The album, despite guest appearances by everyone from John Lee Hooker to Nina Simone, wasn’t worth the effort of acquiring it. It did feature two new songs by The Who – the first since the band’s first farewell with It’s Hard in ’82 – including an ill-advised cover of Arthur Brown’s Fire.

But I dug Dig and, though it’s hardly a Who classic, the repetitive use of the title does make me want to pick up a shovel.

Blondie – Dig Up The Conjo
from No Exit

So, I’m a bit confused by Dig Up The Conjo, from Blondie’s 1999 reunion album No Exit.

It sounds as though the band is imploring me to “dig up the Congo,” which would be ambitious as the Congo River is the deepest river in the world.

But, “conjo” is apparently a Spanish insult.

Of course, Blondie was often lyrically nonsensical, so perhaps my confusion is justifiable, but I thought No Exit was a strong return for Blondie (after a seventeen-year hiatus) and Dig Up The Conjo is dense, swirling, and hypnotic.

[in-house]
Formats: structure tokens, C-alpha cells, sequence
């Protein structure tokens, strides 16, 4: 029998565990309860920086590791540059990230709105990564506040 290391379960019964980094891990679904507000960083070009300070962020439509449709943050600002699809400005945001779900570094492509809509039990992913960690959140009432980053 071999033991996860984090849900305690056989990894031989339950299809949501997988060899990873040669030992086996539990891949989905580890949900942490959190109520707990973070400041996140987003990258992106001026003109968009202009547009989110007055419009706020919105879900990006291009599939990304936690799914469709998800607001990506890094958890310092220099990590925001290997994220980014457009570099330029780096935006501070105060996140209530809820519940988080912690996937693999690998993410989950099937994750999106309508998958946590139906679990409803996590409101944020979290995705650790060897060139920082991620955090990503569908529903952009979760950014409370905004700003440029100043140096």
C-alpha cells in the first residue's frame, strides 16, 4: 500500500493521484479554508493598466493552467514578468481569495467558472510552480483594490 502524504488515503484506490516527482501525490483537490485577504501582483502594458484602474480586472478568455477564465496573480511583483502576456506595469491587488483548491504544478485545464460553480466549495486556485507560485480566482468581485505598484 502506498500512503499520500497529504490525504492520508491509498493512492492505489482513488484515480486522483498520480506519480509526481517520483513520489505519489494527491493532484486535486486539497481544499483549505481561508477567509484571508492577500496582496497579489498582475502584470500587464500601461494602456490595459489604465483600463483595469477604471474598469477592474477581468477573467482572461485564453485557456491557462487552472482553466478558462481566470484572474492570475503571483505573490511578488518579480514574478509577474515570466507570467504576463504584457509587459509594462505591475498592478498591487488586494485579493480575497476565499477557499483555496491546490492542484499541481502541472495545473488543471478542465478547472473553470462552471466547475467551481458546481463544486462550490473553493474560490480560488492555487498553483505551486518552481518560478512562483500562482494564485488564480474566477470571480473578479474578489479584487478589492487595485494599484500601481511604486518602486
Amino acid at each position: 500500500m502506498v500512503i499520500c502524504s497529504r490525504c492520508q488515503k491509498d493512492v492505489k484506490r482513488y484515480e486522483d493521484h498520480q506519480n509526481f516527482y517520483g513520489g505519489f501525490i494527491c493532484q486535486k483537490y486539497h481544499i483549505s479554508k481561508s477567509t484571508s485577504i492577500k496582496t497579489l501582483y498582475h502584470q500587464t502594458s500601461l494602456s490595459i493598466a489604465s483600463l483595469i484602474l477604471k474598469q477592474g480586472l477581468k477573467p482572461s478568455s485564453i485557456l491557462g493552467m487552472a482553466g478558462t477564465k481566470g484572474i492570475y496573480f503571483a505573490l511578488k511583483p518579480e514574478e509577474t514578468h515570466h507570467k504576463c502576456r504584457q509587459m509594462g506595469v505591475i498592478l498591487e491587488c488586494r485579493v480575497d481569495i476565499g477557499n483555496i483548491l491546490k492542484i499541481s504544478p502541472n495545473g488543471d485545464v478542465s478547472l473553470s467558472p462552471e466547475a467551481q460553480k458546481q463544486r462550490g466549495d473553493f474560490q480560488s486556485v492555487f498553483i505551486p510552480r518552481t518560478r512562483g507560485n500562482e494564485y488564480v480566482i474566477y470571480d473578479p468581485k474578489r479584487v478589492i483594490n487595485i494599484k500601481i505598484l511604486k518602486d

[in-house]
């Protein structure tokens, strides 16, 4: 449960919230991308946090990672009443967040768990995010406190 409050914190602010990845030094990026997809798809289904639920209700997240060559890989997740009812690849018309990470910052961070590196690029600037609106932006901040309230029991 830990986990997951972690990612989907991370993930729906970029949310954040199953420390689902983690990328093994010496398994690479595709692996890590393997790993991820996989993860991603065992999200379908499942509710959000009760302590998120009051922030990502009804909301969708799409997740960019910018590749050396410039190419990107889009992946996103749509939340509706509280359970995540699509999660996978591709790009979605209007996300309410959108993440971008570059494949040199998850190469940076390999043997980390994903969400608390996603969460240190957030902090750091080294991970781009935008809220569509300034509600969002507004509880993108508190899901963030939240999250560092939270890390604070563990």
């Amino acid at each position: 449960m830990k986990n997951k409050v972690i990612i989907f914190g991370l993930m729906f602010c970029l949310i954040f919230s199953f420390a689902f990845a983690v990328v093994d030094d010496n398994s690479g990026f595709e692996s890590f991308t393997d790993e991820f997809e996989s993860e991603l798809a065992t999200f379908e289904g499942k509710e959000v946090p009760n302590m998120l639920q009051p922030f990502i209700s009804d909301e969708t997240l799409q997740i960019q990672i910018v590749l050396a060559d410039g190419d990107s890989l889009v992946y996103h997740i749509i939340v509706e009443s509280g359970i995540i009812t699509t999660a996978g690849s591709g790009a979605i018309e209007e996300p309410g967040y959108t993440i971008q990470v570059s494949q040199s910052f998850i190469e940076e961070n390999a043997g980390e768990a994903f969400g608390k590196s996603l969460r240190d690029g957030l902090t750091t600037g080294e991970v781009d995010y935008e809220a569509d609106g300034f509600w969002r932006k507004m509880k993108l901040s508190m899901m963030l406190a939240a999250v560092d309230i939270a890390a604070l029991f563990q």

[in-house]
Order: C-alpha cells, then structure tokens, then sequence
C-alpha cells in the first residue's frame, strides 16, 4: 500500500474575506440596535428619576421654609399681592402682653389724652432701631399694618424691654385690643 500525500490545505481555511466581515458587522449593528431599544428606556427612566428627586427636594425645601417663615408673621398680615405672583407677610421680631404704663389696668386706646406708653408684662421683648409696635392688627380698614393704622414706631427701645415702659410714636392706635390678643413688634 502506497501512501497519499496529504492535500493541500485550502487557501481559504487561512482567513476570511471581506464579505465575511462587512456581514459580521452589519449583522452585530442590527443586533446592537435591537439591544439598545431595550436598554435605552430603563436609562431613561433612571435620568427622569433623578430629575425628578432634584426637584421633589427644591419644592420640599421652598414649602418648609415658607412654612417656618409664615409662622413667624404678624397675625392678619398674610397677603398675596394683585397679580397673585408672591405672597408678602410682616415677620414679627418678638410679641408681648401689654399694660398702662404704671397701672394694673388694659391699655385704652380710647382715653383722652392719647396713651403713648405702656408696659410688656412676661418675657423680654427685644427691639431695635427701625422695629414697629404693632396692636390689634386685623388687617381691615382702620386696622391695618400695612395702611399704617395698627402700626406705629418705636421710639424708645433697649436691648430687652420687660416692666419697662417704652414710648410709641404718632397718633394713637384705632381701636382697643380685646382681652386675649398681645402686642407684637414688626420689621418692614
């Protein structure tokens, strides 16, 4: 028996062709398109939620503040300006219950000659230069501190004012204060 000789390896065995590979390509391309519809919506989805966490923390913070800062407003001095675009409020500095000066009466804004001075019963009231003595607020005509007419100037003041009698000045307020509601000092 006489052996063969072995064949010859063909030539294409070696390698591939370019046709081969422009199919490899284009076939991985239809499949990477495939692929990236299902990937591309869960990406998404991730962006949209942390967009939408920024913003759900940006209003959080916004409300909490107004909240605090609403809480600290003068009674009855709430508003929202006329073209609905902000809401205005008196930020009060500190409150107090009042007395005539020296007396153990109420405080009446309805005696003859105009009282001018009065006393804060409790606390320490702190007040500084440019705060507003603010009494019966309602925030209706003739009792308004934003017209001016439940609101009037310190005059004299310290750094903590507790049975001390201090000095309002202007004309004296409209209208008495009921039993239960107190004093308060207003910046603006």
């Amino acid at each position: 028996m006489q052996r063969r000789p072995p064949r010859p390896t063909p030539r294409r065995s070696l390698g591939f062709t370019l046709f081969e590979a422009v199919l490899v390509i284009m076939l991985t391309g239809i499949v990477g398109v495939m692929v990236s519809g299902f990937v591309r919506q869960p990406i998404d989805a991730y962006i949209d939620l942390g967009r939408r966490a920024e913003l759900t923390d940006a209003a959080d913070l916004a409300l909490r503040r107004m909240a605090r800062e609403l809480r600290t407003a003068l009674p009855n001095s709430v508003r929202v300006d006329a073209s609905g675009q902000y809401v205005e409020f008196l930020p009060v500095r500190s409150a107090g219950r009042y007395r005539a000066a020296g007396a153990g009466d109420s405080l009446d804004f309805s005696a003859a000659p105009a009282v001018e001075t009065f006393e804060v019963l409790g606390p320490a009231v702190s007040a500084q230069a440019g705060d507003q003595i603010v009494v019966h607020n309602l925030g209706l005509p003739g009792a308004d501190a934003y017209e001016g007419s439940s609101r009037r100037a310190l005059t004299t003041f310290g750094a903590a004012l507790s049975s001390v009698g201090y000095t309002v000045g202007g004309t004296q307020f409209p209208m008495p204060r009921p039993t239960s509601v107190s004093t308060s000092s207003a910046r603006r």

It’s Even Better Than Festivus

March 16, 2011

As someone who, as a kid, watched Bird and Magic in the ’79 NCAA basketball title game, March has long been, perhaps, the most wonderful month of the year.

Like December, March is a month-long trek full of anticipation and excitement, culminating in one massive blowout. But hoops in March trumps holidays in December.

The latter can be a slog, filled with stress and when you’ve reached the end, whether it’s been memorable or miserable, you’re staring at the deepest, darkest stretch of winter.

The former, even in less memorable years, is bound to have stellar games, performances and moments. By the time some team cuts down the nets, it’s spring.

The anticipation of the tournament beginning this week had me toggling between three games one night last week. I settled on Robert Morris/Long Island University – the most competitive matchup – playing in a gym that was no larger than the high school gym in my hometown.